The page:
Sheep Among Wolves Publishing

Christie’s Old Organ – Book Review


Book Details

  1. Title: Christie’s Old Organ
  2. Author: Mrs. O.F. Walton
  3. Publisher: Lamplighter Publishing – Please note, that this book is a reprint of the 1874 edition and has been edited by Lamplighter. It is available online in its original format, but as we have not reviewed that edition and we have found significant differences between Lamplighter’s edited editions and the originals of other works, we cannot recommend the online version at the present time.
  4. Genre: Fiction
  5. Number of Pages: 169
  6. Theme: Tenement life in 1800’s
  7. Age Range: 9 and up



Christie, a poor young orphan boy, finds a home and family with an old organ grinder named Master Treffy in a bleak lodging house in London.  The two friends help each other to survive the traps and pitfalls of poverty as they rely on the few pennies brought in by the old barrel organ that Treffy loves so much.  With a little direction from their young friends Mabel and Charlie, they hope to find the real meaning of the phrase “Home Sweet Home” before time runs out for both of them.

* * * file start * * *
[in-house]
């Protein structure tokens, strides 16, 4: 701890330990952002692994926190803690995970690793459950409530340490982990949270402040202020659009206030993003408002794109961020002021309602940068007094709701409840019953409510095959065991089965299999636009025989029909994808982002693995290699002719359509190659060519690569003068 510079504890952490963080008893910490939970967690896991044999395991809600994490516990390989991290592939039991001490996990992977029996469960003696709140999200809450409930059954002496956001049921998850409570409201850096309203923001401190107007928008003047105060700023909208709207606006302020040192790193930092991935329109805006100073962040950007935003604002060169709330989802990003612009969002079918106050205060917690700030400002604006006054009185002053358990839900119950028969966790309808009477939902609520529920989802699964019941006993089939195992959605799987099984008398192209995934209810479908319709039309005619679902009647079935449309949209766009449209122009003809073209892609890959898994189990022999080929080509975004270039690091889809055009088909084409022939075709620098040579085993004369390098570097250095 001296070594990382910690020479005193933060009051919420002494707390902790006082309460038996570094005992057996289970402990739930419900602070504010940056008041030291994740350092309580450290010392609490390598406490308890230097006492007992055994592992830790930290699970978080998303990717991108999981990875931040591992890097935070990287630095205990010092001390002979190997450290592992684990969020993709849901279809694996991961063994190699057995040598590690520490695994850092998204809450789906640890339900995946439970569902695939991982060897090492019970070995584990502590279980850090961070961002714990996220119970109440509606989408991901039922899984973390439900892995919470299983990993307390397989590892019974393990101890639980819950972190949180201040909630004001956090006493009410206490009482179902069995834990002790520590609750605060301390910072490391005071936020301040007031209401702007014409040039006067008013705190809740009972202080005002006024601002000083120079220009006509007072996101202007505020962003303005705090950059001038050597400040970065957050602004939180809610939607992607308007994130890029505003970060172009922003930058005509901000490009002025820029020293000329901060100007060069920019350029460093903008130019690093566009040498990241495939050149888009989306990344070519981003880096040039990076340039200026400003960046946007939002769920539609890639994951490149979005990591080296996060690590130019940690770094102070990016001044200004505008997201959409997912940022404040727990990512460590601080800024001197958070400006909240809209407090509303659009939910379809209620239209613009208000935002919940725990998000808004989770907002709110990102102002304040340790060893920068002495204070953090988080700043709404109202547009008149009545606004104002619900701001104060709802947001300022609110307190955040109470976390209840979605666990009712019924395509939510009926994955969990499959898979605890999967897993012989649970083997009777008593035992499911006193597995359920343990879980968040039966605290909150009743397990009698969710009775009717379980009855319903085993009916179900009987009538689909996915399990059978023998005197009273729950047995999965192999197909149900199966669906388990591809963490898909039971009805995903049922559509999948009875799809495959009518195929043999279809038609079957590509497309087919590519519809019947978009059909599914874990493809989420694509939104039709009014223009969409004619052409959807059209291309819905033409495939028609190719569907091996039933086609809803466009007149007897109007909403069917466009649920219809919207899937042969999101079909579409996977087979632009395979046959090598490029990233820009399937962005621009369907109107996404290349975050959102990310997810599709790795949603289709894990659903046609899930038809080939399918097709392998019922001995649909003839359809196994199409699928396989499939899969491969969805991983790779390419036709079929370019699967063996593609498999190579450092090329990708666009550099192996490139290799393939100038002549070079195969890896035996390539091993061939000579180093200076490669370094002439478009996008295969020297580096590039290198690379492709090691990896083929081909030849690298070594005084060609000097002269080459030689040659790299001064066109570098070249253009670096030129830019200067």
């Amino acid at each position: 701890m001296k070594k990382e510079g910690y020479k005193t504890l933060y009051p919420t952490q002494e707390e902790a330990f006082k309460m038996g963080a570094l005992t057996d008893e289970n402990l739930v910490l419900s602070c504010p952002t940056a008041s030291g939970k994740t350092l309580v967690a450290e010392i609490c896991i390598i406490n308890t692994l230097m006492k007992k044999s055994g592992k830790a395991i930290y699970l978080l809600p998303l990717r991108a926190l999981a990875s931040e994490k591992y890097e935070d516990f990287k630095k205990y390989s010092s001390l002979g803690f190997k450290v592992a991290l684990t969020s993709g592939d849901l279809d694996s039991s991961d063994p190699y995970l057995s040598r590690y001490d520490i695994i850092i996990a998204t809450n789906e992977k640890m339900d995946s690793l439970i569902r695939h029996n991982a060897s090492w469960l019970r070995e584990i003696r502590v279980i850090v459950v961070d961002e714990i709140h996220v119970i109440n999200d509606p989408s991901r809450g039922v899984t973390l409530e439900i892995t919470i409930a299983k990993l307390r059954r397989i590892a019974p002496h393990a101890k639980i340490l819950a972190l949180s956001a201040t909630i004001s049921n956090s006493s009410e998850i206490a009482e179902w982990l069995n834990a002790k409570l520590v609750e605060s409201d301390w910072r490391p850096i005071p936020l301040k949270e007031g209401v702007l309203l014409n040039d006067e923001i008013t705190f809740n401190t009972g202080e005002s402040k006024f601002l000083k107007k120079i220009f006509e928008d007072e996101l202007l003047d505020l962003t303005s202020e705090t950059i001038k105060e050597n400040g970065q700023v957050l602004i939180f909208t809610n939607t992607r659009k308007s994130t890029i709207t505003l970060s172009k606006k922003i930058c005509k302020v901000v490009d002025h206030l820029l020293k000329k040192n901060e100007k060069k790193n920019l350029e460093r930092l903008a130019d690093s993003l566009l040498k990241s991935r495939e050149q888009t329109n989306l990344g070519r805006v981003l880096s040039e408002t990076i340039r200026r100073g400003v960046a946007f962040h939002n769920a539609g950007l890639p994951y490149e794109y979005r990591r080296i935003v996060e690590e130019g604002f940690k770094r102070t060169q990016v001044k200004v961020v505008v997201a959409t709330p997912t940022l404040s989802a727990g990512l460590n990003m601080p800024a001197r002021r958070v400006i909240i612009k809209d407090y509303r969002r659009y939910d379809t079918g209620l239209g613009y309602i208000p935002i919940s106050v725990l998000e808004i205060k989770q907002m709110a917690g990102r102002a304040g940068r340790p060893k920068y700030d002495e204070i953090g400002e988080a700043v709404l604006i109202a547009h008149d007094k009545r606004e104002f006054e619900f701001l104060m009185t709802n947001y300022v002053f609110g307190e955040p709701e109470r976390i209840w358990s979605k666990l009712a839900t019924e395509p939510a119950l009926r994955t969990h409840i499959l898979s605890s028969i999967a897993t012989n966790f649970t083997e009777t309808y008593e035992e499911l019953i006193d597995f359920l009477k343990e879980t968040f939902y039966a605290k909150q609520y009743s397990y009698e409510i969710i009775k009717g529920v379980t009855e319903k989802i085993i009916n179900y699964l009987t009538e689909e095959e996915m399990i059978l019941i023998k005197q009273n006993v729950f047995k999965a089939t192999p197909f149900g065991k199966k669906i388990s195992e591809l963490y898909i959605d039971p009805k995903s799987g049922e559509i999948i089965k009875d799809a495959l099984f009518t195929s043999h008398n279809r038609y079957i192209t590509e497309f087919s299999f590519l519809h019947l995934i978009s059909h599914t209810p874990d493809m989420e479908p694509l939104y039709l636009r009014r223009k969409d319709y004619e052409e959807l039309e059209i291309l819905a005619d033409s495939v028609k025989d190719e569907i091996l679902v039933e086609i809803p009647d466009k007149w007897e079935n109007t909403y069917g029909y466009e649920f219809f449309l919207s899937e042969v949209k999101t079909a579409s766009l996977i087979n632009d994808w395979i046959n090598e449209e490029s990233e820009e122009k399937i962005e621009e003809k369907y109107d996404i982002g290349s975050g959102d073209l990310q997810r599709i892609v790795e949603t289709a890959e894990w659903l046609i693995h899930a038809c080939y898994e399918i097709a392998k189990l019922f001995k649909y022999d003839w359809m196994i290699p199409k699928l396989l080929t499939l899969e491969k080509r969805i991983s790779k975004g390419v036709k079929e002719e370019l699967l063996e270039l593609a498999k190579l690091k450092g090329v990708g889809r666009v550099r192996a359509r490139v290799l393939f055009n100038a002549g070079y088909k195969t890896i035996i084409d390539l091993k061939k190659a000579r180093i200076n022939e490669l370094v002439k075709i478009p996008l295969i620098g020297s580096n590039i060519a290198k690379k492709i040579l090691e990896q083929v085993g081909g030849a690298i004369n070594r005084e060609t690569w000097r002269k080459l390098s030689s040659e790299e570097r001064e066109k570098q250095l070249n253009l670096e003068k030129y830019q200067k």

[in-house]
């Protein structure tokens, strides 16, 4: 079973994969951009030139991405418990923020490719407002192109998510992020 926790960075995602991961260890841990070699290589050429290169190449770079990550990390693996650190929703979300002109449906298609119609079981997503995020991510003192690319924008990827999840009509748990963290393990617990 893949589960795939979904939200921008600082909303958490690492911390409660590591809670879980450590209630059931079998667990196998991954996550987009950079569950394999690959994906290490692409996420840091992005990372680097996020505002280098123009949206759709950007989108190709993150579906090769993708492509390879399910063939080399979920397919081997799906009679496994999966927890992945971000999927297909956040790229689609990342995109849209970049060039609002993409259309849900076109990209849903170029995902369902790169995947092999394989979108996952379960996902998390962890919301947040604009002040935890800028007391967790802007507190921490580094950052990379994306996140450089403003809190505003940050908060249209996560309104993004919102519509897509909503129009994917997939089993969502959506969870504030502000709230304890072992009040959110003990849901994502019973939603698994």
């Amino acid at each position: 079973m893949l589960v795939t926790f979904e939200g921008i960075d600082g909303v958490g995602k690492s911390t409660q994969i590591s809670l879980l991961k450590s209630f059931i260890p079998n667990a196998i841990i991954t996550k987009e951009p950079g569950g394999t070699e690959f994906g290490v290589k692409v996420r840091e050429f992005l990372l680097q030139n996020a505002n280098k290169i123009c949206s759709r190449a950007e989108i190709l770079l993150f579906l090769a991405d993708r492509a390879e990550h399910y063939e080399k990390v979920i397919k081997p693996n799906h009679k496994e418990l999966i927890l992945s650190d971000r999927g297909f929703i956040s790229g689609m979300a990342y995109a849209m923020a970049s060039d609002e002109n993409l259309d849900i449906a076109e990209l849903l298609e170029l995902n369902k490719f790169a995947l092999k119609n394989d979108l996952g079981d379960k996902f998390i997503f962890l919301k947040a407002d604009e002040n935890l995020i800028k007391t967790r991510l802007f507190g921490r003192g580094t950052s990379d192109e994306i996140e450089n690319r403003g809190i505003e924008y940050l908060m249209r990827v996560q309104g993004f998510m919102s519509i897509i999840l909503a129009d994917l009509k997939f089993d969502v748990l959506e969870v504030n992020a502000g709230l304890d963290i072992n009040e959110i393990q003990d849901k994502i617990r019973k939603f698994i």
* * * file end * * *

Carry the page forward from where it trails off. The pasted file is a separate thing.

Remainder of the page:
This endearing old classic will have you reaching for the tissue box before you are half way through it!  A wonderful story that clearly presents the gospel and challenges the reader to examine their life in light of eternity.  Could be useful as a witness to unbelievers.


SAW Rating System

Good Qualities – 4/5

Great Qualities – 4/5

Red flags

  1. Romance and morality – Brief mention of a servant’s relationship with her “young man.”
  2. Disturbing content – Poverty and death are discussed in a very straightforward manner which may be startling to a sensitive child who has no previous experience of end-of-life issues.
  3. Language – No issues
  4. Alcohol and drug use – No issues
  5. Spiritual content – The book is written from an evangelical perspective.  Some may perceive it to lean toward child evangelism.
  6. Family roles and Behavior – No issues
  7. Mature subject matter – The struggles of poverty are portrayed in an accurate, but not gratuitous, manner.  Death of a small child’s mother is described.